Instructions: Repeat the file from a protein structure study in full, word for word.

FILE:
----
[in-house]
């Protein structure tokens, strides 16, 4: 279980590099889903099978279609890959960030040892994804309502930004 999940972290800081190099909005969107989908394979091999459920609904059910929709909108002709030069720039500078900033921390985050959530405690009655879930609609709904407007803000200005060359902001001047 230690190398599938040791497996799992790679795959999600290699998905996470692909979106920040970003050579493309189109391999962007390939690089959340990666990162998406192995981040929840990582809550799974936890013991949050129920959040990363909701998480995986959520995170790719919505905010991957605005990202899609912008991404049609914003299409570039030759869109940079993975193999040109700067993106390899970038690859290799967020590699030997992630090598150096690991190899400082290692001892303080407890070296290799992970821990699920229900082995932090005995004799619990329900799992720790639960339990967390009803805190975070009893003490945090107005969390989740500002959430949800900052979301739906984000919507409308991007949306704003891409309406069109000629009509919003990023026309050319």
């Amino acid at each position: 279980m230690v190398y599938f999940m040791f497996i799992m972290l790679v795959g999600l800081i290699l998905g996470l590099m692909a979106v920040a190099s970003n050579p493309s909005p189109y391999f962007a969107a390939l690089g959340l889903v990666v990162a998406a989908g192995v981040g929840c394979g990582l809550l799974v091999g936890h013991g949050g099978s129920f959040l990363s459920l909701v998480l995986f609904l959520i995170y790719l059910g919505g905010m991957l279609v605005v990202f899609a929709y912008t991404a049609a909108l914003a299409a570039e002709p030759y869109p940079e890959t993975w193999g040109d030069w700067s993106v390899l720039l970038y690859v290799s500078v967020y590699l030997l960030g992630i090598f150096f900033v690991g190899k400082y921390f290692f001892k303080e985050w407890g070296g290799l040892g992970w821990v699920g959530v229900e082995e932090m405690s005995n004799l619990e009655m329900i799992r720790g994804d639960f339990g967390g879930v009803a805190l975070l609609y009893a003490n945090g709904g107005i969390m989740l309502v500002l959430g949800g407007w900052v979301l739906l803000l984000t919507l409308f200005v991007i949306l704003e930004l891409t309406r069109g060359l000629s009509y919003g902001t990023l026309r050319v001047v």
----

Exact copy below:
[in-house]
């Protein structure tokens, strides 16, 4: 279980590099889903099978279609890959960030040892994804309502930004 999940972290800081190099909005969107989908394979091999459920609904059910929709909108002709030069720039500078900033921390985050959530405690009655879930609609709904407007803000200005060359902001001047 230690190398599938040791497996799992790679795959999600290699998905996470692909979106920040970003050579493309189109391999962007390939690089959340990666990162998406192995981040929840990582809550799974936890013991949050129920959040990363909701998480995986959520995170790719919505905010991957605005990202899609912008991404049609914003299409570039030759869109940079993975193999040109700067993106390899970038690859290799967020590699030997992630090598150096690991190899400082290692001892303080407890070296290799992970821990699920229900082995932090005995004799619990329900799992720790639960339990967390009803805190975070009893003490945090107005969390989740500002959430949800900052979301739906984000919507409308991007949306704003891409309406069109000629009509919003990023026309050319």
């Amino acid at each position: 279980m230690v190398y599938f999940m040791f497996i799992m972290l790679v795959g999600l800081i290699l998905g996470l590099m692909a979106v920040a190099s970003n050579p493309s909005p189109y391999f962007a969107a390939l690089g959340l889903v990666v990162a998406a989908g192995v981040g929840c394979g990582l809550l799974v091999g936890h013991g949050g099978s129920f959040l990363s459920l909701v998480l995986f609904l959520i995170y790719l059910g919505g905010m991957l279609v605005v990202f899609a929709y912008t991404a049609a909108l914003a299409a570039e002709p030759y869109p940079e890959t993975w193999g040109d030069w700067s993106v390899l720039l970038y690859v290799s500078v967020y590699l030997l960030g992630i090598f150096f900033v690991g190899k400082y921390f290692f001892k303080e985050w407890g070296g290799l040892g992970w821990v699920g959530v229900e082995e932090m405690s005995n004799l619990e009655m329900i799992r720790g994804d639960f339990g967390g879930v009803a805190l975070l609609y009893a003490n945090g709904g107005i969390m989740l309502v500002l959430g949800g407007w900052v979301l739906l803000l984000t919507l409308f200005v991007i949306l704003e930004l891409t309406r069109g060359l000629s009509y919003g902001t990023l026309r050319v001047v």